University of Wisconsin–Madison

Tips for Writing an Assignment and Teaching It to Students

UW-Madison's Writing Across the Curriculum Program

Here are some suggestions to keep in mind as you write your assignment handouts, as well as suggestions for other activities that prepare students to write.

Good writing assignments encourage students’ engagement with course material, promote critical thinking, and help students learn characteristic ways of asking questions, analyzing data, and making arguments in your discipline. No matter what type of writing you assign, how you present the assignments to your students can affect their success.

  1. Be clear about your pedagogical goals and design assignments to meet those goals.
    1. Continually share your pedagogical goals for the course and for writing assignments with students.
    2. Sequence writing assignments to build on developing writing skills by progressing from easier to more difficult kinds of writing and thinking (e.g., move from summaries to arguments, from narrow questions to more complex problems).
  2.  Put the assignment in writing, making sure to explain…
    1. The writing task (what you want them to do)
    2. The student writer’s role
    3. Audience
    4. Format (length, resources to be used, manuscript details, etc.)
    5. Expectations for process (draft dates, peer review workshops, revision dates)
    6. Criteria for evaluation
  1. Discuss the assignment in class.
    1. Discuss how to read and interpret writing assignments.
    2. Ask students how they plan to approach the assignment to clarify any misinterpretations they may have and to help them get started on the right track.
    3. Allow time for student questions.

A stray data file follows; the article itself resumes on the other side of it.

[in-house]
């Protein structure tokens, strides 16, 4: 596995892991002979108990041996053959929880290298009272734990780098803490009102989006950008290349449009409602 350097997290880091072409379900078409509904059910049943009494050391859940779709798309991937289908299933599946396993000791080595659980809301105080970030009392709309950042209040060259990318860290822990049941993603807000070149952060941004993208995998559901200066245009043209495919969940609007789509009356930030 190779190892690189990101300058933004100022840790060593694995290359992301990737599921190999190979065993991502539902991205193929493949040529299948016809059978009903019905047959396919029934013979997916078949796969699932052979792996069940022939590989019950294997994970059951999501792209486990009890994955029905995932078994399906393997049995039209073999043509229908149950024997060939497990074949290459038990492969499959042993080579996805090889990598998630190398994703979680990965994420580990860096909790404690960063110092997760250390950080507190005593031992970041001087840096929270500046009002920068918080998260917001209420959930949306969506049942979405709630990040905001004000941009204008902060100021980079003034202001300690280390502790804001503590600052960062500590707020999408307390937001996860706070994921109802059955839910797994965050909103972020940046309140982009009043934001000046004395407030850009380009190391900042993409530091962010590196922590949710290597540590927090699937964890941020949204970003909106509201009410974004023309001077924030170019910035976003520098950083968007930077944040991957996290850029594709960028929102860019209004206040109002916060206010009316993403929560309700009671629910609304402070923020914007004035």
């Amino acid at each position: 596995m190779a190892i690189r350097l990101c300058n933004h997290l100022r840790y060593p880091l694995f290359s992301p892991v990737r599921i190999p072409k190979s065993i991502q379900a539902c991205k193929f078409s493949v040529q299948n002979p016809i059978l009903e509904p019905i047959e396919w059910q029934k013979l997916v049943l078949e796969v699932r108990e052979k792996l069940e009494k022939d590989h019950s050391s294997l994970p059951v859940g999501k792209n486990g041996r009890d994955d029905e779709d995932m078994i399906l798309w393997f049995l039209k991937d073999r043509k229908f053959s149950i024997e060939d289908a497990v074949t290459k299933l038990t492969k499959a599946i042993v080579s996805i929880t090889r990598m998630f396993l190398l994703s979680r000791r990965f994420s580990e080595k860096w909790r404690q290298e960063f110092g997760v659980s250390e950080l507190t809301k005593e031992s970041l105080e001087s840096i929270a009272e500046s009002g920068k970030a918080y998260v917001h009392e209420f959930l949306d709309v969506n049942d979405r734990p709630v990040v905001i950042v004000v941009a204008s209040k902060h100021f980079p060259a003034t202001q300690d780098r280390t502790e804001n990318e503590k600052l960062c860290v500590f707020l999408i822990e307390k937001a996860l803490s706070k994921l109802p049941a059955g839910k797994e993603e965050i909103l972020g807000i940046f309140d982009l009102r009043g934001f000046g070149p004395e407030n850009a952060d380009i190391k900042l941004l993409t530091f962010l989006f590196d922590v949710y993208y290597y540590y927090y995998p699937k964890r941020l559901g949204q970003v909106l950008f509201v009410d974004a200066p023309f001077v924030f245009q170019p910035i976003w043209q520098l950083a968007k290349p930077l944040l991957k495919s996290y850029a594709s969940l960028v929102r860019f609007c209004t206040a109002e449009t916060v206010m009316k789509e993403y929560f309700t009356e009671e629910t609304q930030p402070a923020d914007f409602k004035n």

4. Model successful sample papers.
    5. Do a “norming” session by asking students to evaluate a variety of sample essays (or parts of essays) and explain why the good papers were successful.
    6. Try writing the assignment yourself and share your efforts with your students.
  1. Provide opportunities for students to approach writing as a process.
    1. Provide students with multiple opportunities for feedback and revision with proposal and draft due dates.
    2. Have students work in peer review groups together, presenting their work and asking each other questions.
    3. Hold brief individual conferences in your office to talk about plans or drafts.
    4. Have students give class presentations on their work.
  2. When evaluating their work, respond to student writers in constructive ways that promote learning.
    1. Respond to writers, not papers.
    2. Resist the urge to comment on everything, which will overwhelm students.
    3. Use written or oral feedback to set a few specific goals for student improvement.
    4. Respond to early drafts; evaluate final drafts.
    5. Ask students to hand in early drafts and your comments with their final drafts so you can respond directly to their revisions (and spend less time responding to final versions).
    6. Have students turn in self-evaluating cover sheets or cover letters with their papers to encourage self-reflection and to guide your feedback.
    7. Consider giving global or models feedback to short assignment